It may be noted that the Full Bench decision in Burns v Aboriginal Legal Service of Western Australia (Inc) 16 that was referred to in ATO v Wilson concerned the operation of the 21-day time limit in s.170CE(7), which ran from “the day on which the termination took effect”. The facts of that matter, and the Full Bench’s conclusion concerning the date of effect of the termination of employment, were briefly stated as follows:
“ As we have already stated, the facts of this matter are not in dispute. The letter of termination purports to make the termination effective from 14 April 2000. The letter, however, was dated 18 April 2000 and was delivered by courier to the appellant’s home address on 19 April 2000. In our view, a termination of employment does not take effect unless and until it is communicated to the employee whose employment is being terminated. The earliest that such communication could be said to have occurred in this case was the date upon which the letter of termination was received at her home address, i.e. 19 April 2000.”
 The operation of the 21-day time limit in s.643(14) of the WR Act, as amended by the Workplace Relations Amendment (Work Choices) Act 2005, was further considered by a Full Bench of the AIRC in Makenja v Baptist Community Services. 17 In that matter, the employee had taken authorised annual leave and had travelled to Tanzania where she fell ill and was unable to return to Australia as planned. Her employer formed the conclusion, after she failed to return to work after her period of annual leave ended and it was unable to contact her, that she had abandoned her employment. It eventually sent her a letter dated 13 July 2006 notifying her that her employment had ceased as at that day. The employee did not return to Australia until 22 August 2006 whereupon she became aware of the dismissal letter. She filed her application for relief from termination of employment on 12 September 2006, 21 days later. The Full Bench determined the matter on the basis that it was appropriate to extend time to file the application. However the Full Bench also stated:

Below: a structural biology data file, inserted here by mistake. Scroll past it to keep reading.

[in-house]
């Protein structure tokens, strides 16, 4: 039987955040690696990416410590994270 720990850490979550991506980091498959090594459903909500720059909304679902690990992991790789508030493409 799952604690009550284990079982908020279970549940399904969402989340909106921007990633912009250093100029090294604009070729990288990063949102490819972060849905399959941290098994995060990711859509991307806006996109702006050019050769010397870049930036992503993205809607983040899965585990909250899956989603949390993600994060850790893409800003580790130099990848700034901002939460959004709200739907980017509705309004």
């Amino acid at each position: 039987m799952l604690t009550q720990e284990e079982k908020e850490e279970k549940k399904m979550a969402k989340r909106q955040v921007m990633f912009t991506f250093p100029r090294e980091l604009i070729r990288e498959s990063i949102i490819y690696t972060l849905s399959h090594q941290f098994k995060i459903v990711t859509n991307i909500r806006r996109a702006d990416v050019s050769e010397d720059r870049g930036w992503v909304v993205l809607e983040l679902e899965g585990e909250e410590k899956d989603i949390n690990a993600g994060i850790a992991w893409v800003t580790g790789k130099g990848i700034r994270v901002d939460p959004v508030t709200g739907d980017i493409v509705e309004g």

“ There is an additional matter which was not raised in argument. Section 643(14) requires an application to be lodged within 21 days of “the day on which the termination took effect.” Normally a termination of employment would not “take effect” before it was communicated to the employee concerned, although that may not always be the case. In this case it does not seem to be in contest that the appellant was not aware of the letter of termination until 22 August 2006. The application for relief was filed within 21 days of that date. In cases in which abandonment of employment is alleged the time at which the termination took effect may only be ascertainable after resolving factual and legal issues. It will be rare for such issues to be resolved fairly without a hearing. But if on one view of the material before the Commission the application was within time, there is a strong case for allowing the application under s.643(14).”
 The circumstances in which it might be the case that a termination of employment took effect before it was communicated to the employee were not identified in Makenja.
 The general approach taken under the WR Act whereby a dismissal takes effect when it is communicated to the employee, but subject to possible but unidentified exceptions, has been followed in decisions under the FW Act. The most notable of these was the Full Bench decision in WorkPac Pty Ltd v Bambach. 18 In that matter, the employer appealed a conclusion that a particular ex-employee was a person protected from unfair dismissal. One of the grounds of appeal was a contention (not advanced at first instance) that the ex-employee’s application had not been filed within the prescribed 21-day period and no consideration had been given as to whether there were exceptional circumstances justifying an extension of time. This contention was based on the factual circumstance described in the decision as follows:
“ On 17 October 2011, Mr Bambach received an Employment Separation Certificate from WorkPac stating that his employment had ceased on 24 September 2011 and that the reason for separation was ‘unsuitability for this type of work’.”
 The Full Bench rejected this ground of appeal for reasons which included the following (footnotes omitted):
“ In any event we are not persuaded that the Commissioner erred in the manner contended by the appellant. In the circumstances of this case we are not persuaded that the occasion arose for the exercise of the discretion to extend time under s.394(3). This is so because in our view the date of dismissal was 10 October 2011 and not 24 September 2011 as found by the Commissioner. It was common ground at first instance and on appeal that 10 October 2011 was the date that the dismissal of Mr Bambach’s employment took effect. This was the date on which the appellant informed Mr Bambach that there was no work available for him.
 We acknowledge that the Employment Separation Certificate identified the date of termination as 24 September 2011. But that fact is not determinative of this issue, for three reasons:
(i) The author of the Employment Separation Certificate was not called and the only witness called by WorkPac (Ms Jessica Patricia Deen) had no knowledge of the procedure involved in the preparation of these documents.